4780.   82 Association of Embolic Stroke Territory with Aortic Arch Retrograde Flow in patients with Cryptogenic Stroke
Edouard Michel Semaan1, Shyam Prabhakaran2, Kameswari Maganti3, Pim van Ooij1, Zoran Stankovic1, Alex Barker1, James Carr1, Michael Markl1,4, and Jeremy Collins1
1Radiology Department, Feinberg School of Medicine Northwestern University, Chicago, Illinois, United States, 2Neurology Department, Feinberg School of Medicine Northwestern University, Chicago, Illinois, United States, 3Cardiology Department, Feinberg School of Medicine Northwestern University, Chicago, Illinois, United States, 4Department of Biomedical Engineering, McCormick School of Engineering, Illinois, United States

Cryptogenic stroke accounts for 20-25% of embolic ischemic strokes. Several studies have suggested an association between descending aortic plaque and stroke. The purpose of this study was to assess retrograde diastolic flow at 4D flow MRI from the descending thoracic aorta into the great vessels in patients with cryptogenic stroke, as a potential stroke etiology. The prevalence of retrograde diastolic flow into the great vessels was 57%, and correlated with stroke location in 65% of subjects, providing a potential etiology for embolic stroke. Integrating 4D flow MRI into the cryptogenic stroke evaluation may enable therapies to prevent recurrent atheroembolism.

Y.C. Lin1, A. Daducci2, D.E. Meskaldji2,3, J.P. Thiran2,4, R. Meuli4, G. Krueger5, G. Menegaz1, and C. Granziera4
1Computer Science, University of Verona, Verona, VR, Italy, 2Ecole Polytechnique Fédérale de Lausanne, Lausanne, VD, Switzerland, 3MIPLab, Institute of Bioengeneering, Ecole Polytechnique Fédérale de Lausanne (EPFL), Lausanne, Switzerland, 4CHUV, Lausanne, VD, Switzerland, 5Siemens Schweiz AG, Renens, VD, Switzerland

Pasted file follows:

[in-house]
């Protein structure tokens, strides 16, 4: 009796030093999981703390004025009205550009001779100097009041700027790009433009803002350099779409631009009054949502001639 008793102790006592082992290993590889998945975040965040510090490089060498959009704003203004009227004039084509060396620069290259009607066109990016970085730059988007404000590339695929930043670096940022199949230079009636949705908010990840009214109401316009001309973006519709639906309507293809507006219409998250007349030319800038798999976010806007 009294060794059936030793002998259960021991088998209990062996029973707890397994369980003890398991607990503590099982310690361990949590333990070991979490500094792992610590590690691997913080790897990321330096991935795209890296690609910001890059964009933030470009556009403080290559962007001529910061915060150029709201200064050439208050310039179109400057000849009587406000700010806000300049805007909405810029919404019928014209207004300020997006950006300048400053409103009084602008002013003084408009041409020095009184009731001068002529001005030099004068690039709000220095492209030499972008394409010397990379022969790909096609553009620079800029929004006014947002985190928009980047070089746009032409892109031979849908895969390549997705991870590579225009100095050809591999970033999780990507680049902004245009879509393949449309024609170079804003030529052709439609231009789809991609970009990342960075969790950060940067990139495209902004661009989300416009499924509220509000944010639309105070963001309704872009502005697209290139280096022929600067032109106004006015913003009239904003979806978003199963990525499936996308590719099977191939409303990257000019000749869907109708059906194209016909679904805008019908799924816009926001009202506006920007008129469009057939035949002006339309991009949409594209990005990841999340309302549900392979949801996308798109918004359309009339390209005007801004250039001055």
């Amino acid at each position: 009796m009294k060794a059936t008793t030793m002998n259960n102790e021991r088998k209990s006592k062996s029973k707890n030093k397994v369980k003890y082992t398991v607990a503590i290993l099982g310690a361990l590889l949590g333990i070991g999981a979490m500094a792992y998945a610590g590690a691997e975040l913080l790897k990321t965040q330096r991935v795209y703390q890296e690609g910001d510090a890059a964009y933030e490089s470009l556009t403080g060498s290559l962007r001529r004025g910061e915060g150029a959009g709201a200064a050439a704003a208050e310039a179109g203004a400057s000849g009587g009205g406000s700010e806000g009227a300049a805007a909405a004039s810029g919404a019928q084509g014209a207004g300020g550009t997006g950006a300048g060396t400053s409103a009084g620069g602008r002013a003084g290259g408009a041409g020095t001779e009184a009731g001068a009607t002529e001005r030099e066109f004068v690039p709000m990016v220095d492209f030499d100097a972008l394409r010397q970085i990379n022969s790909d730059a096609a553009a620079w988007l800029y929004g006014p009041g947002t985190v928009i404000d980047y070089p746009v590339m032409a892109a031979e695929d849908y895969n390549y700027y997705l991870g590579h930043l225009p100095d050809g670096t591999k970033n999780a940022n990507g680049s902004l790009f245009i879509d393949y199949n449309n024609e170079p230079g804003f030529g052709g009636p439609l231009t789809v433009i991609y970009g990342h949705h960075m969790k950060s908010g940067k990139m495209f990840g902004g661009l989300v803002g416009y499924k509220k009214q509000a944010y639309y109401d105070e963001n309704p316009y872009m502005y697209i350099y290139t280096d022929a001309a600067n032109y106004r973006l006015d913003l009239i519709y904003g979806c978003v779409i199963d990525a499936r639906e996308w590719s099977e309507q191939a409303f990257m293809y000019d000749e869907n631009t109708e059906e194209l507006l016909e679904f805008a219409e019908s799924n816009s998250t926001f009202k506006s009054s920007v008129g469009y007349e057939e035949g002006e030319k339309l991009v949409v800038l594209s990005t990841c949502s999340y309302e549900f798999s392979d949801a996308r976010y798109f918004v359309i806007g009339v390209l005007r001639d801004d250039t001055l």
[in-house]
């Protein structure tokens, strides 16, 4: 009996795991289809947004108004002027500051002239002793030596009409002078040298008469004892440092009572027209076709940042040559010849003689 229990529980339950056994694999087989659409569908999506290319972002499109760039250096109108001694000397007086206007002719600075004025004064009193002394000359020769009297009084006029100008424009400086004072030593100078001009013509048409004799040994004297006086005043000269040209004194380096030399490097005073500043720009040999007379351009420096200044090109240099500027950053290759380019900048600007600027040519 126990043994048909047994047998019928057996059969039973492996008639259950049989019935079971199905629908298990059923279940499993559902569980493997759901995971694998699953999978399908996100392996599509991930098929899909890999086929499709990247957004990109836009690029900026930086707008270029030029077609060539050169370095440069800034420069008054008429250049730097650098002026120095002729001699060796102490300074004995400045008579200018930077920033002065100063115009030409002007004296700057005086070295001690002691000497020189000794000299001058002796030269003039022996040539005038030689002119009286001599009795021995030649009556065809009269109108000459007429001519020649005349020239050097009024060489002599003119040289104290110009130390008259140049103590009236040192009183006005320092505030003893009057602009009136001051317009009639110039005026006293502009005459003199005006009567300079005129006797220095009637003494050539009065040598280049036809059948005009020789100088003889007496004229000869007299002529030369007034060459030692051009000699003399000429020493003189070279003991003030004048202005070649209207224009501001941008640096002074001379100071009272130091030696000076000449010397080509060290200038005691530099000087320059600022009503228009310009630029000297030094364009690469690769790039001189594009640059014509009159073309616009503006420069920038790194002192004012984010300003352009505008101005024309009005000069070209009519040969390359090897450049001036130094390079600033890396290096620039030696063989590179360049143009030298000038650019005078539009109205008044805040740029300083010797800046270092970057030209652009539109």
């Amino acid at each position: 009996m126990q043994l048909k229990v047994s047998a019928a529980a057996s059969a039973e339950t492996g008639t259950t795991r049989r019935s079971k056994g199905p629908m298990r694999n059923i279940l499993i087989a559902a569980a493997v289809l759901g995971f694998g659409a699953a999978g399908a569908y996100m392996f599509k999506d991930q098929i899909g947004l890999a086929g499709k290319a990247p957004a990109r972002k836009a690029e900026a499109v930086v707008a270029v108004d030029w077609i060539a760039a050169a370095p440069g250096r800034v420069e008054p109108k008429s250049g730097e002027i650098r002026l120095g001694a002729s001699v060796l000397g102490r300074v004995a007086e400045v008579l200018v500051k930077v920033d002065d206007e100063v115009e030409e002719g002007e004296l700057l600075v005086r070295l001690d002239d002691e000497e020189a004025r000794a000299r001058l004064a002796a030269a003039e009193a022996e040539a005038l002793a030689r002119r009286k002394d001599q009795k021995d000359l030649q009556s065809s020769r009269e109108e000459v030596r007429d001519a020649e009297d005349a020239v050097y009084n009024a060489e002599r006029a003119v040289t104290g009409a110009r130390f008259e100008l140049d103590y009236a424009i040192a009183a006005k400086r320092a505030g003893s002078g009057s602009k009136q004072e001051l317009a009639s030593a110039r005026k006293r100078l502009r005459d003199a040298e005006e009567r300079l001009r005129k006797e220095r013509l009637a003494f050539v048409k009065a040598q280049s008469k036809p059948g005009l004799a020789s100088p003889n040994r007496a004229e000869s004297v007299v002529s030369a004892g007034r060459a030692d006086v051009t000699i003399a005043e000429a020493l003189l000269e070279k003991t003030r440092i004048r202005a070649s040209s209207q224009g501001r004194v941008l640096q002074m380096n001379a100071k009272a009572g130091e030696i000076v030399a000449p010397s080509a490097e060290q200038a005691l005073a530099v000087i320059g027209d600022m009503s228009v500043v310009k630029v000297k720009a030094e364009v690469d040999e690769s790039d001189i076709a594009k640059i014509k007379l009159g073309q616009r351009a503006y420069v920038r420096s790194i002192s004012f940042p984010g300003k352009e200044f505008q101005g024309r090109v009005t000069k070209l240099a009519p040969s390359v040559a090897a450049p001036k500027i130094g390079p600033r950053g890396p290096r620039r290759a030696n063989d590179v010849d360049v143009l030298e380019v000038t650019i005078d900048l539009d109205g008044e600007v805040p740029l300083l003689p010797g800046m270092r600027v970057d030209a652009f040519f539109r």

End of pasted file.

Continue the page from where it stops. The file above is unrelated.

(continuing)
Our group previously applied diffusion spectrum and magnetization transfer imaging (DSI and MTI) to show motor connectivity plasticity in the uninjured hemisphere after stroke. However, our previous studies focused on average MRI indexes of tract integrity (generalized fractional anisotropy (GFA) and magnetization transfer ratio (MTR)). These approaches offered a global view of tract remodeling but failed in revealing subtle changes affecting only partially single motor connections. In this work, we applied track-based quantitative analysis of GFA and MTR and supported evidence that this approach provides more detailed information on axonal plasticity and myelination after stroke.

4782.   84 The application of functional challenge tasks in Moyamoya patients
Chou-Ming Cheng1,2, Jin-Jie Hung1, Hsiao-Wen Chung3, Hung Sheng Che4, Muh-Lii Liang5, Jen-Chuen Hsieh1, Shing-Jong Lin1, and Tzu-Chen Yeh4
1Department of Medical Research and Education, Taipei Veterans General Hospital, Taipei, Taiwan, Taiwan, 2Graduate Institute of Biomedical Electronics and Bioinformatics, National Taiwan University, Taipei, Taiwan, Syrian Arab Republic, 3Graduate Institute of Biomedical Electronics and Bioinformatics, National Taiwan University, Taipei, Taiwan, Taiwan, 4Department of Radiology, Taipei Veterans General Hospital, Taipei, Taiwan, Taiwan, 5Neurosurgery Neurological Institute, Taipei Veterans General Hospital, Taipei, Taiwan, Taiwan

Moyamoya disease is characterized by Moyamoya vessels near the stenosis regions induced by progressive stenosis of the internal carotid artery, cerebral artery. CVR and OEF are critical indicators of the severity in Moyamoya disease. In this research, blood oxygenation level dependence (BOLD) functional Magnetic Resonance Imaging (fMRI) of carbogen inhalation and hand grasping are adapted as challenge tasks to probe CVR and OEF in Moyamoya disease.

4783.   85 Fractional Anisotropy Changes of White matter Infarction and Hypoperfusion in Patients with Hyperacute Stroke: A Voxel-based Analysis Using DTI and DSC Perfusion
Kambiz Nael1, Scott R Lafleur1, Adam Bernstein1, Bruce M Coull2, Chelsea S Kidwell2, Elizabeth A Krupinski1, and Theodore P Trouard1
1Medical Imaging, University of Arizona, Tucson, AZ, United States, 2Neurology, University of Arizona, Tucson, AZ, United States